“It never gets easier – you just go faster” – Greg LeMond, Tour de France champion 1986, 1989 and 1990.

The news that a hidden motor was discovered in a competitor’s bike at this year’s cyclocross world championship has understandably rocked the cycling world, but there’s an undeniable appeal to the idea of being able to flick a switch and gliding up some of the steeper hills – the sort that would ordinarily leave you in a heap at the side of the road.

It’s why when I heard that the Giant store in Shoreham had taken stock of some E Bikes, I was on the phone arranging a test ride. I’m pretty committed to cycling, but I’m far from being the strongest cyclist, so a little assistance would be appreciated, and there were a couple of hills on the South Downs Way I wanted to teach a lesson.


That said, it’s been a while since I’ve been on a mountain bike – a long time actually. Luckily, I had Rod at the Giant store to take me through the bike and explain how it worked and what to expect. We were going to be riding a ‘Dirt E+’ with front suspension, and the full suspension ‘Full E+’. There are three modes for the motor – Eco, which extends battery life but still gives you enough power to take on the hills, Normal, which gives you a good push both on the flat and when the trail points upwards, and Sport, which sees you overtaking hardened mountain bikers with ease. The SyncDrive motor gives 80Nm of torque, which means absolutely nothing to me, but makes a huge difference when you’re out on the hills. They’re not necessarily for serious cyclists, Rod tells me, but for people who haven’t quite got the fitness to make it up the big hills, or who can’t physically get up them because of age or injury, but still want to get out and enjoy the hills. Rod has put the bikes through their paces himself, and I’m told he’s made it a good 30-miles on the harsh terrain of the South Downs Way on a full charge, and still had a third of the battery left.

Setting off out the door, my first impression was that the bike is heavy – noticeably heavier than the cyclocross bike I normally ride, of course, but still heavier than I’m used to. It’s the kind of weight that I’d ordinarily be nervous about on reaching the hills, as every extra kilogram is something you take up the hill with you. We had a couple of miles on the flat to get used to the bikes though, as we travelled on the Downslink towards the South Downs Way, and in spite of the extra weight, there were no issues with balance, and the bike handles well without feeling bogged down.


Our first climb is a bit of a nemesis for me. I’ve only ridden it a couple of times before, and it’s normally left me either walking or cursing – I avoid it if I can do, even if it means riding an extra few miles. A slow, exposed slog up an uneven, rutted and often slippery climb, I hate it. This was to be the test of this bike – whether I’d get to the top smiling, or at the very least, without crying.

Unlike some of the earlier electric bikes, which are powered even when you’re not pedalling, the Giant’s motor only kicks in when you’re turning the pedals. Starting the climb in Eco mode, I got a gentle push and could hear a faint whir of the motor. If you’re not prepared it’s actually a little disconcerting, because it does make a huge difference, especially when you’re used to getting up hills under your own power. You’re still pedalling, and you’re still doing some of the work, but the motor is like a gentle hand on your back. Setting off from a standstill is a bit of a challenge, as the power can be a little too much, but I got to the top feeling a little breathless, but surprised at how fresh I was.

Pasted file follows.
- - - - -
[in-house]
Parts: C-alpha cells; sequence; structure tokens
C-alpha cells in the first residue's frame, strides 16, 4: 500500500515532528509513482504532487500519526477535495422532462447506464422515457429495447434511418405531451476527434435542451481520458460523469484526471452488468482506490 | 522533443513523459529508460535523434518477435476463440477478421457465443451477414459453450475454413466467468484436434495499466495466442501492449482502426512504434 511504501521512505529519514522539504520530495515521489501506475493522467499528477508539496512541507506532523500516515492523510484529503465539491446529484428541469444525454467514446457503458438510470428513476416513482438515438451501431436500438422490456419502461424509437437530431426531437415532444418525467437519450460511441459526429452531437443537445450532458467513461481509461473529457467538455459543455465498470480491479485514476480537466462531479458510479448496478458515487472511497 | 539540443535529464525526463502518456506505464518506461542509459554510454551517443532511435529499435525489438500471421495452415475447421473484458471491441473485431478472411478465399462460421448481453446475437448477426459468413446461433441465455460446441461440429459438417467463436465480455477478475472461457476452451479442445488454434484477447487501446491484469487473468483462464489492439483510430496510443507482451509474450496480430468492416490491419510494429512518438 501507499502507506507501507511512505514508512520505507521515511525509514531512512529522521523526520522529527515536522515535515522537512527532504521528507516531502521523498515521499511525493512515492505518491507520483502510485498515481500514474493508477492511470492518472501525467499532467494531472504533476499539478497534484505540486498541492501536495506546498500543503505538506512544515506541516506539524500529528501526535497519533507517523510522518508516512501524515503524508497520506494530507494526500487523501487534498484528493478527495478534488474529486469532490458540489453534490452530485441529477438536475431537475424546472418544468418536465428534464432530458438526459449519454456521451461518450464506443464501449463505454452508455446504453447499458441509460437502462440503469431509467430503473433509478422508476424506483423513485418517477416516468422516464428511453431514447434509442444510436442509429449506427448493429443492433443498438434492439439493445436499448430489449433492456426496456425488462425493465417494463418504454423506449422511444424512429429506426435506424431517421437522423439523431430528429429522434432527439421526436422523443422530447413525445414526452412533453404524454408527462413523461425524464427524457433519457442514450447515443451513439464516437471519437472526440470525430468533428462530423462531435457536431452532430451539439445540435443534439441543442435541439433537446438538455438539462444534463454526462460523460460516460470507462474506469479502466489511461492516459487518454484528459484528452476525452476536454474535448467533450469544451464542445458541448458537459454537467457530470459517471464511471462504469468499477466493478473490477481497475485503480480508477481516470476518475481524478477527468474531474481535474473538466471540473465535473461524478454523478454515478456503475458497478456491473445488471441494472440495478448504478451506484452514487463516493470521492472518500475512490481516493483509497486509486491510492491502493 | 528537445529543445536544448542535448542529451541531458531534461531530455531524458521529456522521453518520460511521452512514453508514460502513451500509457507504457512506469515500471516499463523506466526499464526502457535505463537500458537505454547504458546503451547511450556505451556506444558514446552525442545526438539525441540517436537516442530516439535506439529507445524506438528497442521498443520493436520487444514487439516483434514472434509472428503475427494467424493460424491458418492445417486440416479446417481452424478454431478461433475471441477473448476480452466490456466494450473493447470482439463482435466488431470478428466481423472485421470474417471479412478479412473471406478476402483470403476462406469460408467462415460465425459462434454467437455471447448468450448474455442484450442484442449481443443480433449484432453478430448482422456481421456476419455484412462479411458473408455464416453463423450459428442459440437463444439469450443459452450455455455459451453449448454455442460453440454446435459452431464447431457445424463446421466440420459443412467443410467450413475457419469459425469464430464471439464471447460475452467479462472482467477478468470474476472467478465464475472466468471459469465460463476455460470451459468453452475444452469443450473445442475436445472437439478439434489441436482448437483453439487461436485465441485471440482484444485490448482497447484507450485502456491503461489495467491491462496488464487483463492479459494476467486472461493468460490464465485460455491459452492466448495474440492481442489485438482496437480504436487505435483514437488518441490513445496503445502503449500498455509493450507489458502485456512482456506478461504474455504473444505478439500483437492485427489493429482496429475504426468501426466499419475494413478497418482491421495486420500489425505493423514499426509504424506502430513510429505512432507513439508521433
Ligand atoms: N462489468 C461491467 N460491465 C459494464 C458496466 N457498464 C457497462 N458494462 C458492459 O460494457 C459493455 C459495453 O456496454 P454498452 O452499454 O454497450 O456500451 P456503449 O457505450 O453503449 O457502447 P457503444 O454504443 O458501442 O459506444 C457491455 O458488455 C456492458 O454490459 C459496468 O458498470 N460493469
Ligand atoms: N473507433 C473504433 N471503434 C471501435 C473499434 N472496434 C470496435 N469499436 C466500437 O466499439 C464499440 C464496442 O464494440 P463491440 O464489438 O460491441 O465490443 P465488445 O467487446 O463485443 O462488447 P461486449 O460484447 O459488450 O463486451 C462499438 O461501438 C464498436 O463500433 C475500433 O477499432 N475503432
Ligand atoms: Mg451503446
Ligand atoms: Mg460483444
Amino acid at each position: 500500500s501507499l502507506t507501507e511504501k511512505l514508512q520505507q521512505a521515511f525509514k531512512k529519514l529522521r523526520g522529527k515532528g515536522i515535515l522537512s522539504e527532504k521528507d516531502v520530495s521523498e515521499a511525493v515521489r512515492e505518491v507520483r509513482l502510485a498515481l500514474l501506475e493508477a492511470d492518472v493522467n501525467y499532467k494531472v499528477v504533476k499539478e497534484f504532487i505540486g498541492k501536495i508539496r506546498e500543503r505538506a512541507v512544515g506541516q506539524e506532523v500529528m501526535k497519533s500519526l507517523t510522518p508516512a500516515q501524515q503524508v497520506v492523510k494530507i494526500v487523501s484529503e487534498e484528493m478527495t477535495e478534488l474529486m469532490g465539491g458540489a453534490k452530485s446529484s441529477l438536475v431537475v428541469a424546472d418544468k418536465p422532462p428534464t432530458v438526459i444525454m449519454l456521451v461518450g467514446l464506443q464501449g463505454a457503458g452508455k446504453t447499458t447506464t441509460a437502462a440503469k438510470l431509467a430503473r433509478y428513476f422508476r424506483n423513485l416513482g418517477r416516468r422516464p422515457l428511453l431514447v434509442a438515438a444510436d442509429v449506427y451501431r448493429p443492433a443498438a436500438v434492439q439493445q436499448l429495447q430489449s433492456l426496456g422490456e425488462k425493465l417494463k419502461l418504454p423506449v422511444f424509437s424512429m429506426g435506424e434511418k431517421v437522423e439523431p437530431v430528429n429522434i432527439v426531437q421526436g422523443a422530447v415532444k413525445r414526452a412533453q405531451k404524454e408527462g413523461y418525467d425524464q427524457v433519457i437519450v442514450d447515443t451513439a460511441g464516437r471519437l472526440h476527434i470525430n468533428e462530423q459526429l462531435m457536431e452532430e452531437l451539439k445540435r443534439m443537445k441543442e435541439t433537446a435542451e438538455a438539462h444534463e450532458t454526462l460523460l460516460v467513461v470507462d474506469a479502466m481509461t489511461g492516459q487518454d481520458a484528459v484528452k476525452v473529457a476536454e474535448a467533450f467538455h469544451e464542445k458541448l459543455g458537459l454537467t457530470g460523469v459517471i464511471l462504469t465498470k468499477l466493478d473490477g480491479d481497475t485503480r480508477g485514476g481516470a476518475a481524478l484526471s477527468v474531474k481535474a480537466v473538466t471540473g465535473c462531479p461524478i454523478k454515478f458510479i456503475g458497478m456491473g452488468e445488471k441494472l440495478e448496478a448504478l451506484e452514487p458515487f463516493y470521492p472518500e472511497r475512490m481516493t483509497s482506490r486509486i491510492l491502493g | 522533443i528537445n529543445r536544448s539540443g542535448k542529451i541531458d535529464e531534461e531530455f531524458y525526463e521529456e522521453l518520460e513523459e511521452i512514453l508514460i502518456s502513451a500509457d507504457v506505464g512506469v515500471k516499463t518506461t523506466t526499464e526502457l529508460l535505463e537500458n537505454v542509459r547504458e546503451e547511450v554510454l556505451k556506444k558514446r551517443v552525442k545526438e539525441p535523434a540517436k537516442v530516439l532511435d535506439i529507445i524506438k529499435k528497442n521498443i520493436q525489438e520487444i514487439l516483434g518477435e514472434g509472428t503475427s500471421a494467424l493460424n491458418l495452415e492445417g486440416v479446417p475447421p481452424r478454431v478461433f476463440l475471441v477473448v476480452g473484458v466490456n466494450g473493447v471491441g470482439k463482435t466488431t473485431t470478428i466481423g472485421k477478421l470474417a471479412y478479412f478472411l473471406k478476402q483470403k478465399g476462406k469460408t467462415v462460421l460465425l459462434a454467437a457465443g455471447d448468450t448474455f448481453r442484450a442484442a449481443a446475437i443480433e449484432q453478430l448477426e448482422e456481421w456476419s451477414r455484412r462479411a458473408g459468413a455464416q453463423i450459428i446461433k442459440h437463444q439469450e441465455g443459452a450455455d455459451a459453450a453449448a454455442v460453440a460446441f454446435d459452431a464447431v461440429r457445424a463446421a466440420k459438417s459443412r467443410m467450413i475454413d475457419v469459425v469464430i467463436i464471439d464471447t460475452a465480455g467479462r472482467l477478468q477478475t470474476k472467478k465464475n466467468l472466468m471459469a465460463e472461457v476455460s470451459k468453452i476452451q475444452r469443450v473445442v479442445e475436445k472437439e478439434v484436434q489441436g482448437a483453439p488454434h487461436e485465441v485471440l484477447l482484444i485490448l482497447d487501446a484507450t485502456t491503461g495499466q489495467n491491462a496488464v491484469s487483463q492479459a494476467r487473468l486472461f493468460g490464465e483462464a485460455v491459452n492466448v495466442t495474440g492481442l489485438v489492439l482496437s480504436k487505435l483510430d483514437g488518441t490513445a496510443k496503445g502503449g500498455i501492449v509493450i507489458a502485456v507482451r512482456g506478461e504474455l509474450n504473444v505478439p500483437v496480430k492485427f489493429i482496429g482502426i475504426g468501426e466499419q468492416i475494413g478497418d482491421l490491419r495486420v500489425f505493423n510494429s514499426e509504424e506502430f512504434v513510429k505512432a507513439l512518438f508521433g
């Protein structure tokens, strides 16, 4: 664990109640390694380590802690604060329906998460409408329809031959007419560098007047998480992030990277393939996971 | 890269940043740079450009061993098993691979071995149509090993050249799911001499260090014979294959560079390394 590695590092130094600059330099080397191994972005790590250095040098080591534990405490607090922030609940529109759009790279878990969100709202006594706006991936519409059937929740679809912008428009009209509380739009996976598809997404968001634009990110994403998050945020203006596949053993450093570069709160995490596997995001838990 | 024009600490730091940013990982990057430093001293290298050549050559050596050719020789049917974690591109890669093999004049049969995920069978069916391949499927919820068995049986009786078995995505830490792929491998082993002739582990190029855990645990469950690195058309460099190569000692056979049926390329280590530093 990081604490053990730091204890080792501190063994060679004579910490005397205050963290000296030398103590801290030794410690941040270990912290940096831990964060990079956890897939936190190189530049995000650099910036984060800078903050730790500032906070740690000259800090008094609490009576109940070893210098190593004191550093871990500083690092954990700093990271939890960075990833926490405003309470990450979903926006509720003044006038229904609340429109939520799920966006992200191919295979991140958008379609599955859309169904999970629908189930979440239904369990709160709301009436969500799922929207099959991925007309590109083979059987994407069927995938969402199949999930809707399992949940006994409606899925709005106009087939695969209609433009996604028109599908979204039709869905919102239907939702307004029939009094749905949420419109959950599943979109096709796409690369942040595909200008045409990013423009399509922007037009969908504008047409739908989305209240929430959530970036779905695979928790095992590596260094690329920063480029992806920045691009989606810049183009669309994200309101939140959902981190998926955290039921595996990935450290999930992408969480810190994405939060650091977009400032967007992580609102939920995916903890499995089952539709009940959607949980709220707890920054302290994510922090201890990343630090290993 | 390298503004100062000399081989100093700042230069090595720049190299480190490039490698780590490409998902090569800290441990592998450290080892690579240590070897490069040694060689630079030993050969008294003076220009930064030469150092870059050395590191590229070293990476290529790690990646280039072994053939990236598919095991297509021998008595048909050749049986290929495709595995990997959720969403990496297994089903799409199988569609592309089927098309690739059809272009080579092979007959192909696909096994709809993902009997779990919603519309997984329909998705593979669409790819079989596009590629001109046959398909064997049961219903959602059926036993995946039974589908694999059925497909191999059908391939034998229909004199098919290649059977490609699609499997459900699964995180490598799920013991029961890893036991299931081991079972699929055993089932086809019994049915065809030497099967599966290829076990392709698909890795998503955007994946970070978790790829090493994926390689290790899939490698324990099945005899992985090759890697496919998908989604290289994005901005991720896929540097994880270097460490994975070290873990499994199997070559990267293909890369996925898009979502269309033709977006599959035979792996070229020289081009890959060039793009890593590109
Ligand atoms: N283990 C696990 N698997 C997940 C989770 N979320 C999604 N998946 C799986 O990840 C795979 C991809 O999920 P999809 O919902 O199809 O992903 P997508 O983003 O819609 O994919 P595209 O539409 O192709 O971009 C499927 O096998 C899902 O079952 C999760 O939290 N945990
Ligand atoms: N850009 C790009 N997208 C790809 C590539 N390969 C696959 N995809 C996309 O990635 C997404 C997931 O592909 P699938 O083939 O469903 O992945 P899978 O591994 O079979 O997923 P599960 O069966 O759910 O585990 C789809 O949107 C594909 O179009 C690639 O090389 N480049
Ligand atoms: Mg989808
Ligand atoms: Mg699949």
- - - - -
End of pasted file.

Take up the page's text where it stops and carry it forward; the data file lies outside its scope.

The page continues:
This was the theme for the rest of the ride – every climb was just easier. On Sport mode, with a bit of extra pedalling, we were passing walkers and other cyclists at speeds of around 20km/h – far beyond anything I usually manage uphill. I spent a lot of the climbs laughing to myself at how ridiculous it felt travelling three or four times faster than I can normally manage, almost as if I was on a motorbike and not a mountain bike.

The best thing about the bikes though, is the way they open up so many new possibilities. As you travel along the South Downs way, you come across all kinds of paths leading away from the main route. Some of these take you down to villages and farms; others don’t appear to lead anywhere. On an ordinary ride, there’s little chance we’d head down one of these routes, knowing full well that we’d eventually have to come back up in order to rejoin the main trail. On the Giant bikes though, we were finally getting answers to the question ‘I wonder where that goes…?’ That’s the beauty of these bikes – they open up new worlds to people who perhaps wouldn’t normally dream of tackling this kind of terrain, giving them a chance to experience the beauty of routes that might otherwise be a point on a map or a dot on the horizon.

Arriving back at the Giant store, a quick glance at the bikes’ computers showed we’d used barely 30% of the battery on a three hour ride, while our own batteries were pleasantly full, given the kinds of hills we’d been taking on. Judging from the amount of mud on the bikes too (sorry, Rod), we’d done a lot more exploring than is normally the case. I think we may have found an exception to Greg LeMond’s famous quote – it definitely got easier, and we went much, much faster…

Words and photos by @carinesinsta   and  @jamesisaphotographer


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